Sunday, January 25, 2009
Rejections Can Be Good
I recently uncovered some of my older books. And I'm talking way older, like from 30 years ago when I first started writing. When I wrote them, I thought they were the greatest books anyone ever wrote, and couldn't understand why I kept getting rejection letters. What was wrong with those editors! And form rejection letters, no less! My words of wisdom at least deserved personal letters from the head editor, not a form letter from some associate. Sheesh!
Wow, those books were bad. I can read them now and know why an editor didn't accept them. Passive writing, two points-of-view in one paragraph, head-hopping, lack of plot...all those things an author has to learn as she or he grows as a writer.
I know some authors who have sold the first book they ever wrote. That's wonderful, but it's rare. I believe an author learns from rejections, learns by going back over her/his work after it's turned down by an editor or agent. That rejection hurts, but it also tells the author that even though Aunt Mary loved it, it still needs some work for an editor or agent to love it.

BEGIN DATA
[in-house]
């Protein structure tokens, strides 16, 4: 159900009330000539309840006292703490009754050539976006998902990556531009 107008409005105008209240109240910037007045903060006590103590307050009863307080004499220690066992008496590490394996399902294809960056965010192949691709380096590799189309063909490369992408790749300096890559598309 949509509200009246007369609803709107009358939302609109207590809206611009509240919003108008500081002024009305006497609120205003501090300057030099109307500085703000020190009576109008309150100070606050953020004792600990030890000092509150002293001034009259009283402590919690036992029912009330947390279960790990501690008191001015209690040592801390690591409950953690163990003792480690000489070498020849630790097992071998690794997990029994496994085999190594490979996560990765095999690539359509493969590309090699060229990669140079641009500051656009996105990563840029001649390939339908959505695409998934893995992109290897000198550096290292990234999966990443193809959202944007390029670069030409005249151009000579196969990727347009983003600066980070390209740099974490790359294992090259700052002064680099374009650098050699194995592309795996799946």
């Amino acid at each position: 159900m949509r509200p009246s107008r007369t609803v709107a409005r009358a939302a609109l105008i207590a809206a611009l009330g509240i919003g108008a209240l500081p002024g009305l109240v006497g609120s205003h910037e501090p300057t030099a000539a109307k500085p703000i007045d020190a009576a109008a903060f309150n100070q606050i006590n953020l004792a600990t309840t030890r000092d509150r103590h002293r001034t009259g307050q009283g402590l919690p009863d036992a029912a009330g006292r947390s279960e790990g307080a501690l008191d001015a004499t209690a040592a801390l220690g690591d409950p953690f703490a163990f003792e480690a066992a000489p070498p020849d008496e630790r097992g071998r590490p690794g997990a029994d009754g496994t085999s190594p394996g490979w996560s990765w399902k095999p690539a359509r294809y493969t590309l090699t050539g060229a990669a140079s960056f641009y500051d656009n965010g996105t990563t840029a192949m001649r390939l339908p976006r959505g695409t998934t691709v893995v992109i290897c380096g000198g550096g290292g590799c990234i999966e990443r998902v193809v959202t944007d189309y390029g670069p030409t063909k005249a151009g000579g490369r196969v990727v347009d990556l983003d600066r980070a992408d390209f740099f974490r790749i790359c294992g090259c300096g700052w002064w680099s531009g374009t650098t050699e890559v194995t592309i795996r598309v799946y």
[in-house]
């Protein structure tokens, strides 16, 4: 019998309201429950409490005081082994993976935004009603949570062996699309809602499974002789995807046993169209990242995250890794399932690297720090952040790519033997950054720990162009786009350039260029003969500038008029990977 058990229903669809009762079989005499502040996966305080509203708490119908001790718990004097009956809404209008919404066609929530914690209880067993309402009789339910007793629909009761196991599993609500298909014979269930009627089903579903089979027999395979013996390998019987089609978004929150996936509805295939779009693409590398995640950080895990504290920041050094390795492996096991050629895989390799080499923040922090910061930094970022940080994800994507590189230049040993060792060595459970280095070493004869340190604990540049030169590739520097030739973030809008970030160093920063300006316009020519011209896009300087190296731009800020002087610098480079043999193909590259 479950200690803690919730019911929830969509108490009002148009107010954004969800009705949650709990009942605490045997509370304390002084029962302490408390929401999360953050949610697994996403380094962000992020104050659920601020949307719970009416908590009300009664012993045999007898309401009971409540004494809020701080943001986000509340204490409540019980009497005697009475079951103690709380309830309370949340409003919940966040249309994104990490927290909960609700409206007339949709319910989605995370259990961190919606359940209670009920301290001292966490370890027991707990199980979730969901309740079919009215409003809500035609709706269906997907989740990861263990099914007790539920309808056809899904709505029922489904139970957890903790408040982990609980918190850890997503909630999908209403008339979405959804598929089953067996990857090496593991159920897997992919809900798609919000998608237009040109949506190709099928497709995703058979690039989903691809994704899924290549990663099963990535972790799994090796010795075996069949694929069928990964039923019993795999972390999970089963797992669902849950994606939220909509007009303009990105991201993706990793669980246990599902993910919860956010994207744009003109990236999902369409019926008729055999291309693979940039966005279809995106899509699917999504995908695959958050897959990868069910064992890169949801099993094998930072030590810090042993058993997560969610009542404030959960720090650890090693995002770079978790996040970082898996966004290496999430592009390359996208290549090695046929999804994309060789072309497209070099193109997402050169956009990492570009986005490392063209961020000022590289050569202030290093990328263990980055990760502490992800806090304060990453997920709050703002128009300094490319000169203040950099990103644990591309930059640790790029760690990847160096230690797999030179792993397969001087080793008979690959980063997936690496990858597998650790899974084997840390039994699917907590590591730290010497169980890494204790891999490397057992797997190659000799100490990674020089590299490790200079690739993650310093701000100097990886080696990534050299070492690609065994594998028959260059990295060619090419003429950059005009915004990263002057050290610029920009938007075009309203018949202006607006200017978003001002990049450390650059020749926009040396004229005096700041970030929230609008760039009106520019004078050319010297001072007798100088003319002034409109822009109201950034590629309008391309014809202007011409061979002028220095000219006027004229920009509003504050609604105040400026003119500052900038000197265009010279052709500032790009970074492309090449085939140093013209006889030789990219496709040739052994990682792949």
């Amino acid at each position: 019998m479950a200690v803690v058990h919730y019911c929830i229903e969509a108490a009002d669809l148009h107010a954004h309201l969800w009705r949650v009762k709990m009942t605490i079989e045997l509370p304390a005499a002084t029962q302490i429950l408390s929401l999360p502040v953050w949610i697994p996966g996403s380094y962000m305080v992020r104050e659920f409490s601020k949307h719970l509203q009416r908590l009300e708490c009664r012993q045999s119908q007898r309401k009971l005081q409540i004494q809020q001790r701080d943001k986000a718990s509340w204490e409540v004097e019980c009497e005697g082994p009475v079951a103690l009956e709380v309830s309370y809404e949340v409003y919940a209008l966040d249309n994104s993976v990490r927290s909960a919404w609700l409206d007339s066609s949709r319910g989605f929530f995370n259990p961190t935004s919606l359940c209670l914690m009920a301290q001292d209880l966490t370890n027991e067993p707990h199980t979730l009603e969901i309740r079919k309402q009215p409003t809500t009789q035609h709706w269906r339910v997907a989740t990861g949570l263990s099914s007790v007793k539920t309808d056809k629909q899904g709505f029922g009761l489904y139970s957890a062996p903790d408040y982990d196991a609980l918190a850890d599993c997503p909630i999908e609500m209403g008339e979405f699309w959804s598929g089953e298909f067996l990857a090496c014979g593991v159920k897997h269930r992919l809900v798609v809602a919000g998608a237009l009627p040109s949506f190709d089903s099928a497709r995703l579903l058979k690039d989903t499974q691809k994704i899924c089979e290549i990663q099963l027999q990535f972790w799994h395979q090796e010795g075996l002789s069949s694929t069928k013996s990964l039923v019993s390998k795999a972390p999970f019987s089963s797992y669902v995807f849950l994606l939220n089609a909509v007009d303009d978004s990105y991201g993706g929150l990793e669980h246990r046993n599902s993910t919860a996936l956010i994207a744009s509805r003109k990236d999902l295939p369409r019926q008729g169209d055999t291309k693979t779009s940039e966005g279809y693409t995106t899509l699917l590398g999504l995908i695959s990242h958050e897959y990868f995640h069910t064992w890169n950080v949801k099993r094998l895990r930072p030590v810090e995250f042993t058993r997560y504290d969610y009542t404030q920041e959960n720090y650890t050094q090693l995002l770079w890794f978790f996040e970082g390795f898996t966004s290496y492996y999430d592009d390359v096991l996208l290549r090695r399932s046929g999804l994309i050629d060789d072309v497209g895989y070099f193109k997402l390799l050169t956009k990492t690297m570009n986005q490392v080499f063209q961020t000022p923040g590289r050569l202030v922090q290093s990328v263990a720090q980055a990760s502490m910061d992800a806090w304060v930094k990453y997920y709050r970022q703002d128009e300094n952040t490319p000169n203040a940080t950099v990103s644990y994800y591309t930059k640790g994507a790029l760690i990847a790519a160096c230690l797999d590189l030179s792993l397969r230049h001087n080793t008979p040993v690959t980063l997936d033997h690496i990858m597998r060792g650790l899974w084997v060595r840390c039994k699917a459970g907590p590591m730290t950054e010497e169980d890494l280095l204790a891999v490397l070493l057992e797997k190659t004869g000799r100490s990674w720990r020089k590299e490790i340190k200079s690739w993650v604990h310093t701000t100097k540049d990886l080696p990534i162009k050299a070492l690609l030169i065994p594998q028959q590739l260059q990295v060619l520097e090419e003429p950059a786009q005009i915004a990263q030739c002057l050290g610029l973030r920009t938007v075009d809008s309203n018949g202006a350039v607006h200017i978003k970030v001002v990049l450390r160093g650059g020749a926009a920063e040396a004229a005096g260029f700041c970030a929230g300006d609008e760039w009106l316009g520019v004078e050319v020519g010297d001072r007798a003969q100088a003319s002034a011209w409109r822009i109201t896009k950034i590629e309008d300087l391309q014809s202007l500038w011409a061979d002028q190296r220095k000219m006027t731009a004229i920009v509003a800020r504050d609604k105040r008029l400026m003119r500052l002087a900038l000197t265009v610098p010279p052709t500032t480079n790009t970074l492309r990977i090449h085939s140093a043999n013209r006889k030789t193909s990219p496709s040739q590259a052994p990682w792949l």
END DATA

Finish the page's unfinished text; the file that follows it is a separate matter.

Did I give up? I'm too stubborn to give up. With each rejection, I cried a little, ate some chocolate (okay, a lot of chocolate), filed away the letter, and got back to work. I joined the Romance Writers of America, went to a local chapter, joined a critique group, attended writing conferences. My book didn't work when I submitted it. That didn't mean my next book wouldn't be exactly what an editor wanted.
I kept submitting, kept getting rejections. Then, a friend of mine told me about a new e-publisher and I submitted a book to them in 2001. They liked it! They really liked it! I had three books published with them before I moved on with Ellora's Cave, and then Avon Red.
Did I keep all those old rejection letters? You bet I did. They're a part of my growth as an author. An author never stops growing or learning. There are always new characters to create, new worlds to build, new happily-ever-afters to write.
And if I get another rejection, that's okay. I'll cry a little, eat some chocolate, file away the letter, and get back to work.